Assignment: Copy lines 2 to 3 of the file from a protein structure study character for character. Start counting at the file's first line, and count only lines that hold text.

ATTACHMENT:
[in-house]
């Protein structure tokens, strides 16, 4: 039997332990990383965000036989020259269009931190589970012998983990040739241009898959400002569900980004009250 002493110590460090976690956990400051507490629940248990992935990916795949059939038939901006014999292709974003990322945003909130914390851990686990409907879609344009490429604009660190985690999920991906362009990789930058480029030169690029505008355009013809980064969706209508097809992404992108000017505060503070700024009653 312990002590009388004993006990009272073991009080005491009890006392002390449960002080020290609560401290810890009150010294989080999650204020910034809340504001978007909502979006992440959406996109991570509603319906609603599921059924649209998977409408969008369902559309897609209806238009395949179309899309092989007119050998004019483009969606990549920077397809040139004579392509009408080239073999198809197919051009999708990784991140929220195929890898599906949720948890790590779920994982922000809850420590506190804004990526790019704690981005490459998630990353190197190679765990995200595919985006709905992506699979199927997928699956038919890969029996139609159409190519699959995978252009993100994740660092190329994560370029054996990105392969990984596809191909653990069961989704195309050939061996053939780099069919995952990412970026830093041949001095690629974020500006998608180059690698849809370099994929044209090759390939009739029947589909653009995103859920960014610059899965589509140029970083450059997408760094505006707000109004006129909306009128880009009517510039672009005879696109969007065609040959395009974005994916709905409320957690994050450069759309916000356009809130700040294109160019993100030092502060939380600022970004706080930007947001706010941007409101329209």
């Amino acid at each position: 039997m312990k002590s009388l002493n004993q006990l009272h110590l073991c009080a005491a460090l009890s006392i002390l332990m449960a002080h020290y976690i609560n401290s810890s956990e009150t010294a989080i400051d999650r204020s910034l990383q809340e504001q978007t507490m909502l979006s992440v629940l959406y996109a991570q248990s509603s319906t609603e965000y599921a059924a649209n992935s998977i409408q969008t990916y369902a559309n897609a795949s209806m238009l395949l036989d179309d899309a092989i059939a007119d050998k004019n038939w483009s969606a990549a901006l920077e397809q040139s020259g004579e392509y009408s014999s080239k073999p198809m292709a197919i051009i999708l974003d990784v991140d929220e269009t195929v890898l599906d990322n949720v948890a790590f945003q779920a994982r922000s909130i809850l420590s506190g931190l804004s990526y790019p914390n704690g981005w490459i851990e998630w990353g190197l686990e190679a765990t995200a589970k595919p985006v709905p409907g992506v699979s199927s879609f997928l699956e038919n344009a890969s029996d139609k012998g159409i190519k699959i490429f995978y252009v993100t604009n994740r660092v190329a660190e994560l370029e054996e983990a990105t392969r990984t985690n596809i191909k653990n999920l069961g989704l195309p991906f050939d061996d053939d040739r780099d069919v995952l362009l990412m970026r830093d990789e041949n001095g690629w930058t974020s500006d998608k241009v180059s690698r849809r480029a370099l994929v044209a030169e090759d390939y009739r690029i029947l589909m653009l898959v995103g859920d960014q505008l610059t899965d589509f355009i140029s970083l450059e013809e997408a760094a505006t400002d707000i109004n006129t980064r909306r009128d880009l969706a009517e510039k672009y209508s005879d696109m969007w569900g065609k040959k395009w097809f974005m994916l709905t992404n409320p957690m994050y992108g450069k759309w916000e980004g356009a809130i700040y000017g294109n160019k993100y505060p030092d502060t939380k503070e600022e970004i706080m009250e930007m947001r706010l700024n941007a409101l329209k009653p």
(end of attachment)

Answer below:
């Protein structure tokens, strides 16, 4: 039997332990990383965000036989020259269009931190589970012998983990040739241009898959400002569900980004009250 002493110590460090976690956990400051507490629940248990992935990916795949059939038939901006014999292709974003990322945003909130914390851990686990409907879609344009490429604009660190985690999920991906362009990789930058480029030169690029505008355009013809980064969706209508097809992404992108000017505060503070700024009653 312990002590009388004993006990009272073991009080005491009890006392002390449960002080020290609560401290810890009150010294989080999650204020910034809340504001978007909502979006992440959406996109991570509603319906609603599921059924649209998977409408969008369902559309897609209806238009395949179309899309092989007119050998004019483009969606990549920077397809040139004579392509009408080239073999198809197919051009999708990784991140929220195929890898599906949720948890790590779920994982922000809850420590506190804004990526790019704690981005490459998630990353190197190679765990995200595919985006709905992506699979199927997928699956038919890969029996139609159409190519699959995978252009993100994740660092190329994560370029054996990105392969990984596809191909653990069961989704195309050939061996053939780099069919995952990412970026830093041949001095690629974020500006998608180059690698849809370099994929044209090759390939009739029947589909653009995103859920960014610059899965589509140029970083450059997408760094505006707000109004006129909306009128880009009517510039672009005879696109969007065609040959395009974005994916709905409320957690994050450069759309916000356009809130700040294109160019993100030092502060939380600022970004706080930007947001706010941007409101329209």
């Amino acid at each position: 039997m312990k002590s009388l002493n004993q006990l009272h110590l073991c009080a005491a460090l009890s006392i002390l332990m449960a002080h020290y976690i609560n401290s810890s956990e009150t010294a989080i400051d999650r204020s910034l990383q809340e504001q978007t507490m909502l979006s992440v629940l959406y996109a991570q248990s509603s319906t609603e965000y599921a059924a649209n992935s998977i409408q969008t990916y369902a559309n897609a795949s209806m238009l395949l036989d179309d899309a092989i059939a007119d050998k004019n038939w483009s969606a990549a901006l920077e397809q040139s020259g004579e392509y009408s014999s080239k073999p198809m292709a197919i051009i999708l974003d990784v991140d929220e269009t195929v890898l599906d990322n949720v948890a790590f945003q779920a994982r922000s909130i809850l420590s506190g931190l804004s990526y790019p914390n704690g981005w490459i851990e998630w990353g190197l686990e190679a765990t995200a589970k595919p985006v709905p409907g992506v699979s199927s879609f997928l699956e038919n344009a890969s029996d139609k012998g159409i190519k699959i490429f995978y252009v993100t604009n994740r660092v190329a660190e994560l370029e054996e983990a990105t392969r990984t985690n596809i191909k653990n999920l069961g989704l195309p991906f050939d061996d053939d040739r780099d069919v995952l362009l990412m970026r830093d990789e041949n001095g690629w930058t974020s500006d998608k241009v180059s690698r849809r480029a370099l994929v044209a030169e090759d390939y009739r690029i029947l589909m653009l898959v995103g859920d960014q505008l610059t899965d589509f355009i140029s970083l450059e013809e997408a760094a505006t400002d707000i109004n006129t980064r909306r009128d880009l969706a009517e510039k672009y209508s005879d696109m969007w569900g065609k040959k395009w097809f974005m994916l709905t992404n409320p957690m994050y992108g450069k759309w916000e980004g356009a809130i700040y000017g294109n160019k993100y505060p030092d502060t939380k503070e600022e970004i706080m009250e930007m947001r706010l700024n941007a409101l329209k009653p």